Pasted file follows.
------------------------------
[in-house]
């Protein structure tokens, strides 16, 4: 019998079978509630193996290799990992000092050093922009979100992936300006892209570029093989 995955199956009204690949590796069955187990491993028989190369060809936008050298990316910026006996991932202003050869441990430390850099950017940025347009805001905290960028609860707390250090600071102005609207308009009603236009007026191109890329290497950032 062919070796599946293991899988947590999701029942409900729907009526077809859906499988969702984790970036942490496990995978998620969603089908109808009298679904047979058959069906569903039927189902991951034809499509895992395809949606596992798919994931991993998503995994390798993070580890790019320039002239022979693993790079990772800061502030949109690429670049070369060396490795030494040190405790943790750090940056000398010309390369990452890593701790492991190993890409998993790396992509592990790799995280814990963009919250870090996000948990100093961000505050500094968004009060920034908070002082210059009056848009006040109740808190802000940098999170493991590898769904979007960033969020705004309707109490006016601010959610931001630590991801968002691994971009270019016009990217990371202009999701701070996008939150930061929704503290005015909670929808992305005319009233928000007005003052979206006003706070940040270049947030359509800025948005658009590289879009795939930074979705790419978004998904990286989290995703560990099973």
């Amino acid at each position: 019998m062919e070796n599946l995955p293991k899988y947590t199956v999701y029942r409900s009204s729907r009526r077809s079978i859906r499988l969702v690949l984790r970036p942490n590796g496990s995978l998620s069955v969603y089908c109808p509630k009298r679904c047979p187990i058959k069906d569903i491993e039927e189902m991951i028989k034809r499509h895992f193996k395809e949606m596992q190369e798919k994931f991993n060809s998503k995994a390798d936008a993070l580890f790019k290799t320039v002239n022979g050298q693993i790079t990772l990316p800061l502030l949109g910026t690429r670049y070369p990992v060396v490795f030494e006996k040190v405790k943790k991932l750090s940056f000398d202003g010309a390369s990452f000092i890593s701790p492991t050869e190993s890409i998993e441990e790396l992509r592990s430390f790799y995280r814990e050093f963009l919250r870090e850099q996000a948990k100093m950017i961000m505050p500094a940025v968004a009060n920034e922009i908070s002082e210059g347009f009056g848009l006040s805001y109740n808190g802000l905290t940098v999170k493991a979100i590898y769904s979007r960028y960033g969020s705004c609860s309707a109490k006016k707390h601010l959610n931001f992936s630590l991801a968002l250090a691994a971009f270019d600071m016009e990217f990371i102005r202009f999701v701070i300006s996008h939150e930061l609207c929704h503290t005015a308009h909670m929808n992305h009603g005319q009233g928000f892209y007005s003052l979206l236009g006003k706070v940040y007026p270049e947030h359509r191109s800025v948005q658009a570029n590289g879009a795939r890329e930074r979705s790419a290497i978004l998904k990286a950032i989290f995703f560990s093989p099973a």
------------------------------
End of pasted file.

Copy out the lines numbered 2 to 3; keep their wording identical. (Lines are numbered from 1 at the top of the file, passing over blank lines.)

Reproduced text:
């Protein structure tokens, strides 16, 4: 019998079978509630193996290799990992000092050093922009979100992936300006892209570029093989 995955199956009204690949590796069955187990491993028989190369060809936008050298990316910026006996991932202003050869441990430390850099950017940025347009805001905290960028609860707390250090600071102005609207308009009603236009007026191109890329290497950032 062919070796599946293991899988947590999701029942409900729907009526077809859906499988969702984790970036942490496990995978998620969603089908109808009298679904047979058959069906569903039927189902991951034809499509895992395809949606596992798919994931991993998503995994390798993070580890790019320039002239022979693993790079990772800061502030949109690429670049070369060396490795030494040190405790943790750090940056000398010309390369990452890593701790492991190993890409998993790396992509592990790799995280814990963009919250870090996000948990100093961000505050500094968004009060920034908070002082210059009056848009006040109740808190802000940098999170493991590898769904979007960033969020705004309707109490006016601010959610931001630590991801968002691994971009270019016009990217990371202009999701701070996008939150930061929704503290005015909670929808992305005319009233928000007005003052979206006003706070940040270049947030359509800025948005658009590289879009795939930074979705790419978004998904990286989290995703560990099973």
């Amino acid at each position: 019998m062919e070796n599946l995955p293991k899988y947590t199956v999701y029942r409900s009204s729907r009526r077809s079978i859906r499988l969702v690949l984790r970036p942490n590796g496990s995978l998620s069955v969603y089908c109808p509630k009298r679904c047979p187990i058959k069906d569903i491993e039927e189902m991951i028989k034809r499509h895992f193996k395809e949606m596992q190369e798919k994931f991993n060809s998503k995994a390798d936008a993070l580890f790019k290799t320039v002239n022979g050298q693993i790079t990772l990316p800061l502030l949109g910026t690429r670049y070369p990992v060396v490795f030494e006996k040190v405790k943790k991932l750090s940056f000398d202003g010309a390369s990452f000092i890593s701790p492991t050869e190993s890409i998993e441990e790396l992509r592990s430390f790799y995280r814990e050093f963009l919250r870090e850099q996000a948990k100093m950017i961000m505050p500094a940025v968004a009060n920034e922009i908070s002082e210059g347009f009056g848009l006040s805001y109740n808190g802000l905290t940098v999170k493991a979100i590898y769904s979007r960028y960033g969020s705004c609860s309707a109490k006016k707390h601010l959610n931001f992936s630590l991801a968002l250090a691994a971009f270019d600071m016009e990217f990371i102005r202009f999701v701070i300006s996008h939150e930061l609207c929704h503290t005015a308009h909670m929808n992305h009603g005319q009233g928000f892209y007005s003052l979206l236009g006003k706070v940040y007026p270049e947030h359509r191109s800025v948005q658009a570029n590289g879009a795939r890329e930074r979705s790419a290497i978004l998904k990286a950032i989290f995703f560990s093989p099973a």